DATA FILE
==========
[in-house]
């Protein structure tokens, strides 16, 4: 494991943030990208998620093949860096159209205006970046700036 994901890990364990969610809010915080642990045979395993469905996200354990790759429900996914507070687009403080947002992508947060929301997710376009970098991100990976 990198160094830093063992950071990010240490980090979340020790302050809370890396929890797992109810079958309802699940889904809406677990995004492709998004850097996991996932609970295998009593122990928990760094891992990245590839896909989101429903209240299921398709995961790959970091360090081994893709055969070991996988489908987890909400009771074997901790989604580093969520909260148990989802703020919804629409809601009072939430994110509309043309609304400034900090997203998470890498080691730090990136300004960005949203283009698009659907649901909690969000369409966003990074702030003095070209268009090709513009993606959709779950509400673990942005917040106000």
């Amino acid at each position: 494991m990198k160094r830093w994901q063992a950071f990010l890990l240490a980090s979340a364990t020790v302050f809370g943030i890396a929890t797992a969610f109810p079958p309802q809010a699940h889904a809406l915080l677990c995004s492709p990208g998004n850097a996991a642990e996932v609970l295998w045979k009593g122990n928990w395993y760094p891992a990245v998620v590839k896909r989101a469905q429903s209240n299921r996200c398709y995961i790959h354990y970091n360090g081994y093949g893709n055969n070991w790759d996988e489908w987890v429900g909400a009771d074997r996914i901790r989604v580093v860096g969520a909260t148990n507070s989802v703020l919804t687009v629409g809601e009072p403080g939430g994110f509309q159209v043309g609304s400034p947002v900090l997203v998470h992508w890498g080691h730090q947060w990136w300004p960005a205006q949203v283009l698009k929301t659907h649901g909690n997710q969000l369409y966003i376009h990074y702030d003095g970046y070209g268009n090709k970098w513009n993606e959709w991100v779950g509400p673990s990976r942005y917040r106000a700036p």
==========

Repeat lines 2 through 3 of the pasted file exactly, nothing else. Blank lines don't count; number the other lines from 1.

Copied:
């Protein structure tokens, strides 16, 4: 494991943030990208998620093949860096159209205006970046700036 994901890990364990969610809010915080642990045979395993469905996200354990790759429900996914507070687009403080947002992508947060929301997710376009970098991100990976 990198160094830093063992950071990010240490980090979340020790302050809370890396929890797992109810079958309802699940889904809406677990995004492709998004850097996991996932609970295998009593122990928990760094891992990245590839896909989101429903209240299921398709995961790959970091360090081994893709055969070991996988489908987890909400009771074997901790989604580093969520909260148990989802703020919804629409809601009072939430994110509309043309609304400034900090997203998470890498080691730090990136300004960005949203283009698009659907649901909690969000369409966003990074702030003095070209268009090709513009993606959709779950509400673990942005917040106000």
């Amino acid at each position: 494991m990198k160094r830093w994901q063992a950071f990010l890990l240490a980090s979340a364990t020790v302050f809370g943030i890396a929890t797992a969610f109810p079958p309802q809010a699940h889904a809406l915080l677990c995004s492709p990208g998004n850097a996991a642990e996932v609970l295998w045979k009593g122990n928990w395993y760094p891992a990245v998620v590839k896909r989101a469905q429903s209240n299921r996200c398709y995961i790959h354990y970091n360090g081994y093949g893709n055969n070991w790759d996988e489908w987890v429900g909400a009771d074997r996914i901790r989604v580093v860096g969520a909260t148990n507070s989802v703020l919804t687009v629409g809601e009072p403080g939430g994110f509309q159209v043309g609304s400034p947002v900090l997203v998470h992508w890498g080691h730090q947060w990136w300004p960005a205006q949203v283009l698009k929301t659907h649901g909690n997710q969000l369409y966003i376009h990074y702030d003095g970046y070209g268009n090709k970098w513009n993606e959709w991100v779950g509400p673990s990976r942005y917040r106000a700036p």